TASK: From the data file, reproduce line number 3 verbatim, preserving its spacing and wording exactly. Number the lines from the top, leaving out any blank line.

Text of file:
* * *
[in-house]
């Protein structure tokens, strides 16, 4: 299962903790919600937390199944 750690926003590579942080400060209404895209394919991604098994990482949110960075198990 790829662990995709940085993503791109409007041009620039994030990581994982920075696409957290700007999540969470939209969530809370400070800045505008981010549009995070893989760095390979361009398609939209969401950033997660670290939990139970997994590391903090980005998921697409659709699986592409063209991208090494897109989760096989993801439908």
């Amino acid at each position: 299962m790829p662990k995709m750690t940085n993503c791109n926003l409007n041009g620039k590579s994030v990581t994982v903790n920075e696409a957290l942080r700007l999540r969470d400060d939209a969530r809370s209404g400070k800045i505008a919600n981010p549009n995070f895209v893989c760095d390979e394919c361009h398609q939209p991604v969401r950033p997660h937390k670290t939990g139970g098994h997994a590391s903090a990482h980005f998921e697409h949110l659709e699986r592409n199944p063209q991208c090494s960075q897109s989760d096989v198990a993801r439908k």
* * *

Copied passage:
């Amino acid at each position: 299962m790829p662990k995709m750690t940085n993503c791109n926003l409007n041009g620039k590579s994030v990581t994982v903790n920075e696409a957290l942080r700007l999540r969470d400060d939209a969530r809370s209404g400070k800045i505008a919600n981010p549009n995070f895209v893989c760095d390979e394919c361009h398609q939209p991604v969401r950033p997660h937390k670290t939990g139970g098994h997994a590391s903090a990482h980005f998921e697409h949110l659709e699986r592409n199944p063209q991208c090494s960075q897109s989760d096989v198990a993801r439908k």